The tailoring restrictions appear to make it impossible for a tailoring to add new hard break characters, because rules LB7, 11 & 12 can not be overridden and the fundamental break and space classes can not be changed

I think it might be better to say that no character that is pre-assigned to a non-tailorable class can be reassigned to a different class, but that it is allowed for a tailoring to reassign any character from a tailorable class into one of the non-tailorable classes. In other words, tailorings are forbidden to screw with the behavior of predefined breaks, spaces, etc. but they are free to add additional ones. Especially from the XX (Unknown) class.

Section 4.4, a typo

> Because of the way the specification is set up, __HL3__ and HL3 have no effect on the results for text.

Should be HL2 and HL3

Section 6.1, LB 12, a typo

The line / rule
GL ×
appears twice.

-- Andy Heninger

Unicode 5.0.0 Beta Feedback

Date/Time: Thu Jan 5 01:10:45 CST 2006
Contact: chrislit@crosswire.org
Name: Chris Little
Report Type: Error Report
Subject: properties of U+10341 GOTHIC LETTER NINETY

U+10341 GOTHIC LETTER NINETY has incorrect properties (as of the 5.0 beta). It should have properties correlating to those of U+1034A GOTHIC LETTER NINE HUNDRED (following their change at the UTC meeting on 2005-02-09):

General_Category should be Nl (instead of current Lo) Numeric value should be 90

I am literate in Gothic and can attest that, within the Gothic corpus, U+10341 is never used phonemically, only numerically.

Date/Time: Thu Jan 5 19:34:35 CST 2006
Contact: typhlosion@gmail.com
Name: Benjamin Scarborough
Subject: Possible 5.0.0 Beta Error

The counting rod numerals located at 1D360..1D371, based on perceived meaning and usage, should have a Numeric_Type of numeric, and Numeric_Values in accordance with the character names.

In other words, the lines in question of UnicodeData-5.0.0d8.txt should read:

	1D369;COUNTING ROD TENS DIGIT ONE;No;0;L;;;;10;N;;;;;

Field 9 is actually currently blank for all 18 characters.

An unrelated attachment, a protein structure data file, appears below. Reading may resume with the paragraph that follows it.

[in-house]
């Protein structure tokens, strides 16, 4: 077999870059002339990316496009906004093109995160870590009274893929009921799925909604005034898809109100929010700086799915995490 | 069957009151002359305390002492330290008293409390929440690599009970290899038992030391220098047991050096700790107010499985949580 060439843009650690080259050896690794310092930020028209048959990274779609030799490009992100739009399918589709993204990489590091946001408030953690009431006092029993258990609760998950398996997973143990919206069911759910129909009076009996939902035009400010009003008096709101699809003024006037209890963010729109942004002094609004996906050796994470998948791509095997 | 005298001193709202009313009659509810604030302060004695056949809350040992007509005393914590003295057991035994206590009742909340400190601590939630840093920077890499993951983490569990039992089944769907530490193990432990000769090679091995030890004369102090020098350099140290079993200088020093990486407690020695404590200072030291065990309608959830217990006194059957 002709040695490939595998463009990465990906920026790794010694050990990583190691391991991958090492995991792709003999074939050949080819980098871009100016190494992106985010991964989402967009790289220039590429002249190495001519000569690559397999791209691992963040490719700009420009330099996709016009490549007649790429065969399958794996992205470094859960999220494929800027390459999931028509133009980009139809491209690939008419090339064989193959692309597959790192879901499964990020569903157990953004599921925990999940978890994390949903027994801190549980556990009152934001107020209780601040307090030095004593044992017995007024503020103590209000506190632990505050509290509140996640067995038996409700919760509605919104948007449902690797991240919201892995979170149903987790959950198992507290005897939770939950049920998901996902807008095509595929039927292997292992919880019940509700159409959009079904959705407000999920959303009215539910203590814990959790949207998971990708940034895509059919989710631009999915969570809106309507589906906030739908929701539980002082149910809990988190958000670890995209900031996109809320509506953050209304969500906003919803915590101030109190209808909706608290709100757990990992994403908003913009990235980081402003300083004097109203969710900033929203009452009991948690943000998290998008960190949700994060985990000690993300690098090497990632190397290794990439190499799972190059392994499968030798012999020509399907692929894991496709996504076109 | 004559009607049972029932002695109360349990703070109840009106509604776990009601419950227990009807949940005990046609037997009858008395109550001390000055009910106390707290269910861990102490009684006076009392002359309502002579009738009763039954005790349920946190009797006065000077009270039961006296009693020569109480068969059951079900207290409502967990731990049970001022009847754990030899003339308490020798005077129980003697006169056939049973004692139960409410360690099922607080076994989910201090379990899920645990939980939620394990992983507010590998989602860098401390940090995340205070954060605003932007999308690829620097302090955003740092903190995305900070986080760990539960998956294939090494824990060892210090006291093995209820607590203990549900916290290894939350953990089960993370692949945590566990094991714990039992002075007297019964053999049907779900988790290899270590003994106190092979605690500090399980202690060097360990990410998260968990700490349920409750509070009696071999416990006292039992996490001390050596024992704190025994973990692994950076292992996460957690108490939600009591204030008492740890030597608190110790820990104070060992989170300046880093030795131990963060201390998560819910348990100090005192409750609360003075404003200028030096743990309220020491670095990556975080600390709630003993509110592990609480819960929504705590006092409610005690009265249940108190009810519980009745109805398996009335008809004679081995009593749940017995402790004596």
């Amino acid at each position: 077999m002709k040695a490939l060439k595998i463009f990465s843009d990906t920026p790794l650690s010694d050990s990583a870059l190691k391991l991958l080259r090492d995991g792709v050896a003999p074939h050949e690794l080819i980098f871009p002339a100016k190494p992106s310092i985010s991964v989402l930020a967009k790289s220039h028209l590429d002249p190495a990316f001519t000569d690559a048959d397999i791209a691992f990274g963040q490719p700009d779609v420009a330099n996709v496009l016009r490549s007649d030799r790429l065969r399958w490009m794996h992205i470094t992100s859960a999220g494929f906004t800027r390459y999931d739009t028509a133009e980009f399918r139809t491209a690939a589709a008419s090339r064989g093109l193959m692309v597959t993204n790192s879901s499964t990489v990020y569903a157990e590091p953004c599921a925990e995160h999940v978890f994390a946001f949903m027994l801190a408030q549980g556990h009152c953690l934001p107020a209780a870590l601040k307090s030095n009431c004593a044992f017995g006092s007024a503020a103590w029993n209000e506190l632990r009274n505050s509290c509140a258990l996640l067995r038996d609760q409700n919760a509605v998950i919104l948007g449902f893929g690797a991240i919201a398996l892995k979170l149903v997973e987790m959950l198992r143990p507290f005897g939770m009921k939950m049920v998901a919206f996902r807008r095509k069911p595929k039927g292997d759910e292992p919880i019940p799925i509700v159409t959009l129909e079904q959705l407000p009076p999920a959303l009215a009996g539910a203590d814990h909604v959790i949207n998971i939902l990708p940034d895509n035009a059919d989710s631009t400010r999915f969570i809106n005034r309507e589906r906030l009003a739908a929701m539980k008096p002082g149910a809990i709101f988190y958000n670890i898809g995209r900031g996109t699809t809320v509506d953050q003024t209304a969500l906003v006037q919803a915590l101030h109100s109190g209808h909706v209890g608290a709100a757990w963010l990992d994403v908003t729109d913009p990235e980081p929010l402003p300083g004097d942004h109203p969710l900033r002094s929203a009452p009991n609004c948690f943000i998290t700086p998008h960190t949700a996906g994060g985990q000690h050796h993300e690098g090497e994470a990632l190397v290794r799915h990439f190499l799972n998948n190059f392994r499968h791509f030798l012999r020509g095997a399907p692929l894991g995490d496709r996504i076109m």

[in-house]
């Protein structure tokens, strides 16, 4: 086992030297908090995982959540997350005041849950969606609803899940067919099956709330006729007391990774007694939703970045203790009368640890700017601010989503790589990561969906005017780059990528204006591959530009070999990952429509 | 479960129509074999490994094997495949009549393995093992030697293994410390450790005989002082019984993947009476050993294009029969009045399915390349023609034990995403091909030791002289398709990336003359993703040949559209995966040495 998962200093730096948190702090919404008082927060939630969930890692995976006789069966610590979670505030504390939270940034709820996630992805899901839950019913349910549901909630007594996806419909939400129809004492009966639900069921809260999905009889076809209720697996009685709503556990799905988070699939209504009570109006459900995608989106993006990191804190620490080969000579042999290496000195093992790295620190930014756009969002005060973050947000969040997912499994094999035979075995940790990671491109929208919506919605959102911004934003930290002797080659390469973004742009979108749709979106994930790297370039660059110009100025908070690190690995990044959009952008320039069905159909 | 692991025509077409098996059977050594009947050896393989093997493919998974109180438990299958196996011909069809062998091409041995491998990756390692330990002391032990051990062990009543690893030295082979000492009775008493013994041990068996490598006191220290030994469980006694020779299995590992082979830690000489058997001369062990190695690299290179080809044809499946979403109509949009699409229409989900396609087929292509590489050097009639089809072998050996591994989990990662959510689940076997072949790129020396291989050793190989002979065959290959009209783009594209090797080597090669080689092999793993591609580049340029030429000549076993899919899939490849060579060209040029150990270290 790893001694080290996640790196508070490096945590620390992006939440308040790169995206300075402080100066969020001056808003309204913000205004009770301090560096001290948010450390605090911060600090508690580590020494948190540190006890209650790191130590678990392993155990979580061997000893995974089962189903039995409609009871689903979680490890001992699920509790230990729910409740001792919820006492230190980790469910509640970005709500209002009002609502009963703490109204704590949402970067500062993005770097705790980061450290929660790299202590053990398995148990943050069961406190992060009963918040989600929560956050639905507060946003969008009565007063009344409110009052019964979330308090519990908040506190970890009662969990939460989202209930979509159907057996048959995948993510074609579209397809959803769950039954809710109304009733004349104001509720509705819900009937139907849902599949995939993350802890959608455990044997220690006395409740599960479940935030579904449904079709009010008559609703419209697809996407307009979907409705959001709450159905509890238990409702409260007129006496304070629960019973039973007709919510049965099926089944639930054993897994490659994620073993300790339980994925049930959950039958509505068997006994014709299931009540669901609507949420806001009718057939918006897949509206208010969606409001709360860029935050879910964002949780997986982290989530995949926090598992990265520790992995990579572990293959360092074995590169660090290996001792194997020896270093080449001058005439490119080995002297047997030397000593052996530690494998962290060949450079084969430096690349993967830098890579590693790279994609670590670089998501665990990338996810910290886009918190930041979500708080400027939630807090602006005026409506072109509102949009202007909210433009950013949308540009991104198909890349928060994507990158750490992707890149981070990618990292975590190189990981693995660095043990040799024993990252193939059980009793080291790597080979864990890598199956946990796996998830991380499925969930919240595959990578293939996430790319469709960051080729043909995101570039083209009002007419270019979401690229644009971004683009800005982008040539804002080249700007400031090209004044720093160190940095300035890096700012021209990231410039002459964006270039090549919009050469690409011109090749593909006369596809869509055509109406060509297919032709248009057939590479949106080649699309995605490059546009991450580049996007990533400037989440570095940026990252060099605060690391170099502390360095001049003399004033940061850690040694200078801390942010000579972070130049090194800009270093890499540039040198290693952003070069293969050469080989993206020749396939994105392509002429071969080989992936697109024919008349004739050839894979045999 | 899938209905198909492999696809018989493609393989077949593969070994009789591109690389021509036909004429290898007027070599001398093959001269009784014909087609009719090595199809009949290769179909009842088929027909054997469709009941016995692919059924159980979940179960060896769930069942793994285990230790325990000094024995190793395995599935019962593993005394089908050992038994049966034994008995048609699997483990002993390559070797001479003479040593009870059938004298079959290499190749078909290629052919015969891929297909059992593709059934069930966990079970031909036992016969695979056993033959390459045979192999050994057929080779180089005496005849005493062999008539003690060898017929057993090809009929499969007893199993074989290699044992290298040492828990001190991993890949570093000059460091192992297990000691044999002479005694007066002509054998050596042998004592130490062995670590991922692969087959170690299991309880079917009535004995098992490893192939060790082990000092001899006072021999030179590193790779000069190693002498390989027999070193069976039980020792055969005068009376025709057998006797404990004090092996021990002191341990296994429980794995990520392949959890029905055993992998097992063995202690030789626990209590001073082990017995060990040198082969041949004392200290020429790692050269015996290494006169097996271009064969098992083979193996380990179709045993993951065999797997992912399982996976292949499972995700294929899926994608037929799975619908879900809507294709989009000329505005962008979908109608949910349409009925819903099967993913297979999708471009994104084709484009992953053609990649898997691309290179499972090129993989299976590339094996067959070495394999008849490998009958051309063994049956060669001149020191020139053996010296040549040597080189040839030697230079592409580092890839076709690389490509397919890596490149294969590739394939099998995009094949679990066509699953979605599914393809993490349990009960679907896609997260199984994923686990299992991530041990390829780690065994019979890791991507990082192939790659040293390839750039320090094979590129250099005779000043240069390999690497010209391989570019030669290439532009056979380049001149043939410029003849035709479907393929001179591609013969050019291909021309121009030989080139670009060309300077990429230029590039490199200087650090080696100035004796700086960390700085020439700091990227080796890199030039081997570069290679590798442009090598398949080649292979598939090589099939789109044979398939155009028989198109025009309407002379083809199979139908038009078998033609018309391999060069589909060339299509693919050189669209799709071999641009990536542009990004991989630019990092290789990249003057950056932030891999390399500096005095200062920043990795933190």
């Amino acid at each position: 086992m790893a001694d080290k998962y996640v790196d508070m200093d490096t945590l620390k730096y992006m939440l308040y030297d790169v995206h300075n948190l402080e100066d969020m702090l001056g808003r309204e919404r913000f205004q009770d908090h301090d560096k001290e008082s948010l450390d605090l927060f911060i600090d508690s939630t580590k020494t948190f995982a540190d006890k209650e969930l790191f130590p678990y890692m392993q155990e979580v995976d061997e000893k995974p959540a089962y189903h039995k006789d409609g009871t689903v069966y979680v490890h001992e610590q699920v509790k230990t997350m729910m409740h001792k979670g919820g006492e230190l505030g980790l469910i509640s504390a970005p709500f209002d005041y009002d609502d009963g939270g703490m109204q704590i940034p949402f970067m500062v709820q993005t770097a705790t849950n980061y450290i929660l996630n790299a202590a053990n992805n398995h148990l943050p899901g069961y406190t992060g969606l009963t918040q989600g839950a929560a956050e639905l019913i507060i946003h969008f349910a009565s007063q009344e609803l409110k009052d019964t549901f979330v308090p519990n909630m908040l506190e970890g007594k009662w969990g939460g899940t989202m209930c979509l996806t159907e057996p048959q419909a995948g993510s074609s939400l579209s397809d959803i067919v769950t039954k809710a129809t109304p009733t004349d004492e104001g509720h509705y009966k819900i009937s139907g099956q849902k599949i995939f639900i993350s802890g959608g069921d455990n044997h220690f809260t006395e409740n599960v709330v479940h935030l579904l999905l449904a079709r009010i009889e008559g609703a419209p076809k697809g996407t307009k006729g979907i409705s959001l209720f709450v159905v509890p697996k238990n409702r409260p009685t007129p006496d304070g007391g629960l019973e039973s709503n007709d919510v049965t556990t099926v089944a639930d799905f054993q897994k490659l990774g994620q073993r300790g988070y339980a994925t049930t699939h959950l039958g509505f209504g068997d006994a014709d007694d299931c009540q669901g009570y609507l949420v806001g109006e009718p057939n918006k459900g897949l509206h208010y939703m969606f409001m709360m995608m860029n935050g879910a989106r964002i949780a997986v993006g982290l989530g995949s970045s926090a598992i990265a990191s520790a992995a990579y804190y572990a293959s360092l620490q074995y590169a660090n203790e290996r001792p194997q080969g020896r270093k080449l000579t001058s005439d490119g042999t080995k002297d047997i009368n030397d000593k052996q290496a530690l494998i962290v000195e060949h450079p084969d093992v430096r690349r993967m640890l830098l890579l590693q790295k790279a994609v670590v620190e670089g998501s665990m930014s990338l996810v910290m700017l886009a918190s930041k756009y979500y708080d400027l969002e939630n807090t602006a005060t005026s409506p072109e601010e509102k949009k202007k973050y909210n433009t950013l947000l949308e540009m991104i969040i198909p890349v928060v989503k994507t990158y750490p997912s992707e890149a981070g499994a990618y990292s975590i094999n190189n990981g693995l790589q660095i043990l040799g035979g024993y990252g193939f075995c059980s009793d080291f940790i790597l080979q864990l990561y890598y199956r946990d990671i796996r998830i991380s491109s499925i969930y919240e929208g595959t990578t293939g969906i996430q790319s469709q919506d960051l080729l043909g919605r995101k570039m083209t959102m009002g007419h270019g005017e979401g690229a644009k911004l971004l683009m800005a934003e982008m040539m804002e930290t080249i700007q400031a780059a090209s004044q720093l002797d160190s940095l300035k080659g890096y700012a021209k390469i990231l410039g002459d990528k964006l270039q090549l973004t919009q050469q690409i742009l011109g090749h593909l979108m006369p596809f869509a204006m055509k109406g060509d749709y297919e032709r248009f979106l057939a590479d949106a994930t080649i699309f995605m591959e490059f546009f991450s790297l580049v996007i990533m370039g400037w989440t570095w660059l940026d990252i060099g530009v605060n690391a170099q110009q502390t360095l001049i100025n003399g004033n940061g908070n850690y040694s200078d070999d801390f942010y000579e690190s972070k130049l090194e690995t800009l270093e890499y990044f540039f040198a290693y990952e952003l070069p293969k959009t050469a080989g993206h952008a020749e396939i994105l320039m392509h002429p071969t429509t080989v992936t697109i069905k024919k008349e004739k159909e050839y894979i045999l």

Editor's Note: Ken Whistler has already propagated this change into the 5.0.0 beta data files.

Date/Time: Sat Jan 14 18:16:42 CST 2006
Contact: typhlosion@gmail.com
Name: Benjamin Scarborough
Report Type: Error Report
Subject: Error in StandardizedVariants.txt

The comment for the sequence 2269 FE00 is "GREATER-THAN AND NOT DOUBLE EQUAL," but the character U+2269 is GREATER-THAN BUT NOT EQUAL TO.

This error has been in StandardizedVariants.txt since Unicode 4.0.

Editor's Note: This has already been fixed in the latest draft. 2006/1/18.

Date/Time: Wed Jan 18 14:06:53 CST 2006
Contact: future@shiny.co.il
Name: Ilya Konstantinov
Report Type: Public Review Issue
Subject: Feedback for Unicode 5.0.0: HEBREW PUNCTUATION MAQAF is a Dash-character


I wish to propose two changes to the property of U+05BE HEBREW PUNCTUATION MAQAF:

Change #1:

General Category: gc=Po (current) --> gc=Pd
Relevant data file: UnicodeData.txt Change #2:

Binary property Dash: False (current) --> True
Relevant data file: PropList.txt

The Maqaf character, in Hebrew, serves the same purpose a Hyphen does in English: connecting words together (as opposed to separating as performed by the Dash). It also looks like a horizontal line, albiet placed in the letter's head rather than middle.

This change will both:

1. Add to the correctness, and

2. Allow the folding rule which turns all gc=Pd characters into HYPHEN-MINUS to function on the HEBREW PUNCTUATION MAQAF character. This is called for, since in modern computerized Hebrew texts, the HYPHEN-MINUS is often used instead of HEBREW PUNCTUATION MAQAF, being easier to enter from a standard keyboard.